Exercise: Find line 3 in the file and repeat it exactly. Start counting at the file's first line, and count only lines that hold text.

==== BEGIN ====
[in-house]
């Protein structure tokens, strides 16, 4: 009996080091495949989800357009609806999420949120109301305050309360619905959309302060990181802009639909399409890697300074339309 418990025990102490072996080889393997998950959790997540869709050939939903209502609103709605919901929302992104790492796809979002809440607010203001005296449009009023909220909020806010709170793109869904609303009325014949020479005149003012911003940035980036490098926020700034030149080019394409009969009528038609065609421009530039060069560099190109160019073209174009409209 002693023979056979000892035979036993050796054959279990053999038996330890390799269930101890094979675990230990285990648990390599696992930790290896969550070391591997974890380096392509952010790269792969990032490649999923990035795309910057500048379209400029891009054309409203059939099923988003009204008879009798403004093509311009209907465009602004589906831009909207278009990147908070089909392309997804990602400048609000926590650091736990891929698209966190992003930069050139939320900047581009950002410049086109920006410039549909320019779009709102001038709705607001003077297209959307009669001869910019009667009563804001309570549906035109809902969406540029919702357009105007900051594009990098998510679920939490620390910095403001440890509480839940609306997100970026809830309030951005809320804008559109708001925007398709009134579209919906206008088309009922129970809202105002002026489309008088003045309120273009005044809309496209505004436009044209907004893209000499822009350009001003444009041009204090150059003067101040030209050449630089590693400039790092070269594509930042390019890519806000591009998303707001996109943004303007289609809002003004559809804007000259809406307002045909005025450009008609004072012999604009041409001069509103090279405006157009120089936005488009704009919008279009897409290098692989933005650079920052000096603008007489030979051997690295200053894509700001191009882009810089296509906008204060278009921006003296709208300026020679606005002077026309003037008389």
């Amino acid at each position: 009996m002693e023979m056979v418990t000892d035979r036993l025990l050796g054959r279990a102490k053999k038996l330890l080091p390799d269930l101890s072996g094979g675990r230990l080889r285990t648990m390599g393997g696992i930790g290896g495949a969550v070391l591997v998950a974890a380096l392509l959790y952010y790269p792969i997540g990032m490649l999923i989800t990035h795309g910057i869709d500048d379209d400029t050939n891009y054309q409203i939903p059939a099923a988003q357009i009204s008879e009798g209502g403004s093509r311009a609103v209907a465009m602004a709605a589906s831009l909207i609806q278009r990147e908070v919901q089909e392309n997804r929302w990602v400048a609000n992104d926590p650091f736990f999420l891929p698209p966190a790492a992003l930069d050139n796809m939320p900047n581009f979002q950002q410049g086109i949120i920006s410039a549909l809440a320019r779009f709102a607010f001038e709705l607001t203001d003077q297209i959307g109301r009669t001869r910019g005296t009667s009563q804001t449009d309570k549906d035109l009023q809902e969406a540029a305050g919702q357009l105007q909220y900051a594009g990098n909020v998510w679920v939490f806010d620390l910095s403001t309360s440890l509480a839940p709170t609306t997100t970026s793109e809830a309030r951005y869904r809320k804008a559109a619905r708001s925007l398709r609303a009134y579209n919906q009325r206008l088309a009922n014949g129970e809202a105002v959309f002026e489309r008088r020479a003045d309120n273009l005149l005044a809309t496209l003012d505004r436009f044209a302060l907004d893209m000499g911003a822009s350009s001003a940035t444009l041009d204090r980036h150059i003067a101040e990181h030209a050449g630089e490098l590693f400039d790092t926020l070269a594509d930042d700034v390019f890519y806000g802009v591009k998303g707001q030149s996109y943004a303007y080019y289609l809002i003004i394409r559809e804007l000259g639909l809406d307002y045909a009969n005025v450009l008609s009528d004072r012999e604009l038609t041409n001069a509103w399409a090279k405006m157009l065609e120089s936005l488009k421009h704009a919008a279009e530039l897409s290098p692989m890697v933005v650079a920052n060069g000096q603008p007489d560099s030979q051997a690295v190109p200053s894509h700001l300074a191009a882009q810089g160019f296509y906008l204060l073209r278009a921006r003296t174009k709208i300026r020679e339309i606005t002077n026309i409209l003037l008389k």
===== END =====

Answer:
């Amino acid at each position: 009996m002693e023979m056979v418990t000892d035979r036993l025990l050796g054959r279990a102490k053999k038996l330890l080091p390799d269930l101890s072996g094979g675990r230990l080889r285990t648990m390599g393997g696992i930790g290896g495949a969550v070391l591997v998950a974890a380096l392509l959790y952010y790269p792969i997540g990032m490649l999923i989800t990035h795309g910057i869709d500048d379209d400029t050939n891009y054309q409203i939903p059939a099923a988003q357009i009204s008879e009798g209502g403004s093509r311009a609103v209907a465009m602004a709605a589906s831009l909207i609806q278009r990147e908070v919901q089909e392309n997804r929302w990602v400048a609000n992104d926590p650091f736990f999420l891929p698209p966190a790492a992003l930069d050139n796809m939320p900047n581009f979002q950002q410049g086109i949120i920006s410039a549909l809440a320019r779009f709102a607010f001038e709705l607001t203001d003077q297209i959307g109301r009669t001869r910019g005296t009667s009563q804001t449009d309570k549906d035109l009023q809902e969406a540029a305050g919702q357009l105007q909220y900051a594009g990098n909020v998510w679920v939490f806010d620390l910095s403001t309360s440890l509480a839940p709170t609306t997100t970026s793109e809830a309030r951005y869904r809320k804008a559109a619905r708001s925007l398709r609303a009134y579209n919906q009325r206008l088309a009922n014949g129970e809202a105002v959309f002026e489309r008088r020479a003045d309120n273009l005149l005044a809309t496209l003012d505004r436009f044209a302060l907004d893209m000499g911003a822009s350009s001003a940035t444009l041009d204090r980036h150059i003067a101040e990181h030209a050449g630089e490098l590693f400039d790092t926020l070269a594509d930042d700034v390019f890519y806000g802009v591009k998303g707001q030149s996109y943004a303007y080019y289609l809002i003004i394409r559809e804007l000259g639909l809406d307002y045909a009969n005025v450009l008609s009528d004072r012999e604009l038609t041409n001069a509103w399409a090279k405006m157009l065609e120089s936005l488009k421009h704009a919008a279009e530039l897409s290098p692989m890697v933005v650079a920052n060069g000096q603008p007489d560099s030979q051997a690295v190109p200053s894509h700001l300074a191009a882009q810089g160019f296509y906008l204060l073209r278009a921006r003296t174009k709208i300026r020679e339309i606005t002077n026309i409209l003037l008389k």